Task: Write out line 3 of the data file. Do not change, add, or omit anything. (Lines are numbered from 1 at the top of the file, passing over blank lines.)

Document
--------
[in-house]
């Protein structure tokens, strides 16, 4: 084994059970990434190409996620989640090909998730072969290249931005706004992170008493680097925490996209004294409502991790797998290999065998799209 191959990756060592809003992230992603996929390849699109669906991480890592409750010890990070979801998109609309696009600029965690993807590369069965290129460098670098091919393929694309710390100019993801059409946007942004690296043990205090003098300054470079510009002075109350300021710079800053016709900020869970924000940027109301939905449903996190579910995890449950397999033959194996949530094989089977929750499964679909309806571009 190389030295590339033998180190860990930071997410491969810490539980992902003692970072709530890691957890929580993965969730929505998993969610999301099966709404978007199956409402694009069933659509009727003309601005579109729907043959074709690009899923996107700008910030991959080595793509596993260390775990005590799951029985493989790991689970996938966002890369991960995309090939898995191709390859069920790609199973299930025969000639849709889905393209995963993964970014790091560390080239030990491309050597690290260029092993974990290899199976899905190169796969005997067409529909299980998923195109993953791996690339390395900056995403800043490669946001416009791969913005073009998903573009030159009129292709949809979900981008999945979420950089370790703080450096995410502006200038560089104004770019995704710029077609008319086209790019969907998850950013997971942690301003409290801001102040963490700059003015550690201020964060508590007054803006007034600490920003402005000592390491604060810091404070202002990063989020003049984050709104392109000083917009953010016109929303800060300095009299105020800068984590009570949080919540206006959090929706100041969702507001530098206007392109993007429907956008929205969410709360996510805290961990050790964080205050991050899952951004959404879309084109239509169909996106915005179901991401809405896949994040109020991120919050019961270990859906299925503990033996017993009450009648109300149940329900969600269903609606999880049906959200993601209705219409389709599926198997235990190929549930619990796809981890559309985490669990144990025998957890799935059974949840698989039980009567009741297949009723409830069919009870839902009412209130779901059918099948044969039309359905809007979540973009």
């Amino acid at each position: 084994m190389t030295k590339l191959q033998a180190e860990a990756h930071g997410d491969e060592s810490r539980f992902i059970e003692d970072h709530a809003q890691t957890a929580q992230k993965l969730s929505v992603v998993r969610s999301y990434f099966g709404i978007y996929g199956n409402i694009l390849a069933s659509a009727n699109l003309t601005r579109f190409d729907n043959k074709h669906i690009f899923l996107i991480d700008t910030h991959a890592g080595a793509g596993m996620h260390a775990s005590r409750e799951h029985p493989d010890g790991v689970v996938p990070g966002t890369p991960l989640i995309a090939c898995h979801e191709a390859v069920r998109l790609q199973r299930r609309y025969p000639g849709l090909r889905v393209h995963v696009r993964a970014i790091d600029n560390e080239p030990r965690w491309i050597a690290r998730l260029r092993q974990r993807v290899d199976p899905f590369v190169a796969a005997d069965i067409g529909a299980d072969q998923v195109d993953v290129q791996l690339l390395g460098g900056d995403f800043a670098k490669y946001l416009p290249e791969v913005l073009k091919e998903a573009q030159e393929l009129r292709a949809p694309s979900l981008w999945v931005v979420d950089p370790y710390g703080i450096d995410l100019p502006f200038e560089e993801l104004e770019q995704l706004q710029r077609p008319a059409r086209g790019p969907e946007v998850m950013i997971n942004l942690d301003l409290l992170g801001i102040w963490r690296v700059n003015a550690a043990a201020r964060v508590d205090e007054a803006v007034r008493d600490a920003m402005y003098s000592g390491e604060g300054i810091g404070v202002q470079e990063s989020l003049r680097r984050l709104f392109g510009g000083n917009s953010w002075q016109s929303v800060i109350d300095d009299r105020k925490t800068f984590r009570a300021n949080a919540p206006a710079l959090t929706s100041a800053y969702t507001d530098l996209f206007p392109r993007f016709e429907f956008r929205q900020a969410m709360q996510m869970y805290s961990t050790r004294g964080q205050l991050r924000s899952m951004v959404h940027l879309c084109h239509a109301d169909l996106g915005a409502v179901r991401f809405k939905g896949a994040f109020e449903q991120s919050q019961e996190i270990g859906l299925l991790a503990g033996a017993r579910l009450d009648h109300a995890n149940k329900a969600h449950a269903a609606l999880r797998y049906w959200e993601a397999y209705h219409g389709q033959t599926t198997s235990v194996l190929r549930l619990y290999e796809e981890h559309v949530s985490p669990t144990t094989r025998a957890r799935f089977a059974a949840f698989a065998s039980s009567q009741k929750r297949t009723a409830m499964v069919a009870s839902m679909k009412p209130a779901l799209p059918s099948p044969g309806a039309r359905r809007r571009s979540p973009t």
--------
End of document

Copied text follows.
């Amino acid at each position: 084994m190389t030295k590339l191959q033998a180190e860990a990756h930071g997410d491969e060592s810490r539980f992902i059970e003692d970072h709530a809003q890691t957890a929580q992230k993965l969730s929505v992603v998993r969610s999301y990434f099966g709404i978007y996929g199956n409402i694009l390849a069933s659509a009727n699109l003309t601005r579109f190409d729907n043959k074709h669906i690009f899923l996107i991480d700008t910030h991959a890592g080595a793509g596993m996620h260390a775990s005590r409750e799951h029985p493989d010890g790991v689970v996938p990070g966002t890369p991960l989640i995309a090939c898995h979801e191709a390859v069920r998109l790609q199973r299930r609309y025969p000639g849709l090909r889905v393209h995963v696009r993964a970014i790091d600029n560390e080239p030990r965690w491309i050597a690290r998730l260029r092993q974990r993807v290899d199976p899905f590369v190169a796969a005997d069965i067409g529909a299980d072969q998923v195109d993953v290129q791996l690339l390395g460098g900056d995403f800043a670098k490669y946001l416009p290249e791969v913005l073009k091919e998903a573009q030159e393929l009129r292709a949809p694309s979900l981008w999945v931005v979420d950089p370790y710390g703080i450096d995410l100019p502006f200038e560089e993801l104004e770019q995704l706004q710029r077609p008319a059409r086209g790019p969907e946007v998850m950013i997971n942004l942690d301003l409290l992170g801001i102040w963490r690296v700059n003015a550690a043990a201020r964060v508590d205090e007054a803006v007034r008493d600490a920003m402005y003098s000592g390491e604060g300054i810091g404070v202002q470079e990063s989020l003049r680097r984050l709104f392109g510009g000083n917009s953010w002075q016109s929303v800060i109350d300095d009299r105020k925490t800068f984590r009570a300021n949080a919540p206006a710079l959090t929706s100041a800053y969702t507001d530098l996209f206007p392109r993007f016709e429907f956008r929205q900020a969410m709360q996510m869970y805290s961990t050790r004294g964080q205050l991050r924000s899952m951004v959404h940027l879309c084109h239509a109301d169909l996106g915005a409502v179901r991401f809405k939905g896949a994040f109020e449903q991120s919050q019961e996190i270990g859906l299925l991790a503990g033996a017993r579910l009450d009648h109300a995890n149940k329900a969600h449950a269903a609606l999880r797998y049906w959200e993601a397999y209705h219409g389709q033959t599926t198997s235990v194996l190929r549930l619990y290999e796809e981890h559309v949530s985490p669990t144990t094989r025998a957890r799935f089977a059974a949840f698989a065998s039980s009567q009741k929750r297949t009723a409830m499964v069919a009870s839902m679909k009412p209130a779901l799209p059918s099948p044969g309806a039309r359905r809007r571009s979540p973009t």